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Publication Information

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Title: Nine-year performance of a variety of Populus taxa on an upland site in western Kentucky

Author: Rousseau, Randall J.; Adams, Joshua P.; Wilkerson, David W.;

Date: 2013

Source: In: Guldin, James M., ed. 2013. Proceedings of the 15th biennial southern silvicultural research conference. e-Gen. Tech. Rep. SRS-GTR-175. Asheville, NC: U.S. Department of Agriculture, Forest Service, Southern Research Station. 299-305.

Publication Series: Paper (invited, offered, keynote)

   Note: This article is part of a larger document. View the larger document

Description: A variety of hybrid poplars have been planted on upland sites throughout the Midwest and Midsouth regions of the United States. Very few of these clones have proven to be worthwhile due to susceptibility to a variety of diseases. Five different Populus taxa were planted on an upland site in western Kentucky as a means of assessing resistance to local diseases, especially Septoria musiva. These taxa included combinations of P. trichocarpa crossed with P. deltoides, P. maximowiczii, and P. nigra, as well as backcrosses to P. deltoides and P. maximowiczii. Age 9 results indicated that survival for all five taxa was rather low with the P. trichocarpa × P. deltoides (TD) taxon being highest at 53.9 percent and the P. trichocarpa × P. nigra the lowest at 8.8 percent. In addition, the TD taxon also exhibited the best volumetric performance for age 9 diameter and height at 4.7 inches and 27.9 feet, respectively. Clone 24, a TD clone, exhibited the best age 9 survival, diameter, height, volume, and a good disease index rating at 96 percent, 7.2 inches, 37.4 feet, 4.34 cubic feet, and 2.20, respectively. Although, the TD taxon was the overall best performing taxa through age 9, a tremendous amount of variability exists among clones dictating testing of numerous clones prior to recommendation of large-scale plantings.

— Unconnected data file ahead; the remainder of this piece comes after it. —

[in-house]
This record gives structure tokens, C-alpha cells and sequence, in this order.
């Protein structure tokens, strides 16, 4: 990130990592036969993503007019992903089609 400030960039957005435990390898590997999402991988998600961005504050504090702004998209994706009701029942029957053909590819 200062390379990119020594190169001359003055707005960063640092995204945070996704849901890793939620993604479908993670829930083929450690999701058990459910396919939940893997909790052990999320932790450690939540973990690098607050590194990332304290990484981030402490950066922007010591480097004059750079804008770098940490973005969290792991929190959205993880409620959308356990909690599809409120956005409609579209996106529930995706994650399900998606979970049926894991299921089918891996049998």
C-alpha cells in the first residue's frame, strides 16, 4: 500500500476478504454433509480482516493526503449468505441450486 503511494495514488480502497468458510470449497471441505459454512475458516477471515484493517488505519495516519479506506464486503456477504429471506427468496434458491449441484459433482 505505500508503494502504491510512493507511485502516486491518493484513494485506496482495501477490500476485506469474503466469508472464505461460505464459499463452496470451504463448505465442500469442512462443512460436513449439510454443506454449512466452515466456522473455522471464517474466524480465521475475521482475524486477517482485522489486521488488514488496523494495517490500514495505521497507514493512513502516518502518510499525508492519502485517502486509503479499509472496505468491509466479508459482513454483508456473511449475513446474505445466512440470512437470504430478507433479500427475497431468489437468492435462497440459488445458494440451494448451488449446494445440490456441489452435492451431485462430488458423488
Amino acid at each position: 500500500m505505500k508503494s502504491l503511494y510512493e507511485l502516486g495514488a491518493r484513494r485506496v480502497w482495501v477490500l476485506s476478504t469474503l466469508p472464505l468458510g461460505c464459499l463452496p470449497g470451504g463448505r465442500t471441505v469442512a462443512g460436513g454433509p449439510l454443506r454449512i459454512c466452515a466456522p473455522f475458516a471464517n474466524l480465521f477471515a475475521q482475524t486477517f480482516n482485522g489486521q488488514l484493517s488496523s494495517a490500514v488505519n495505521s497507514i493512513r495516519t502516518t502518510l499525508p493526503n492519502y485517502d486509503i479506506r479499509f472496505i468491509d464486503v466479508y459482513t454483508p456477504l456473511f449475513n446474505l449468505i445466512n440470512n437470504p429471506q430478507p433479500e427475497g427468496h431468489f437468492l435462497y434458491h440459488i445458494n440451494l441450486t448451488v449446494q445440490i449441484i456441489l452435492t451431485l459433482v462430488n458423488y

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Rousseau, Randall J.; Adams, Joshua P.; Wilkerson, David W. 2013. Nine-year performance of a variety of Populus taxa on an upland site in western Kentucky. In: Guldin, James M., ed. 2013. Proceedings of the 15th biennial southern silvicultural research conference. e-Gen. Tech. Rep. SRS-GTR-175. Asheville, NC: U.S. Department of Agriculture, Forest Service, Southern Research Station. 299-305.

 


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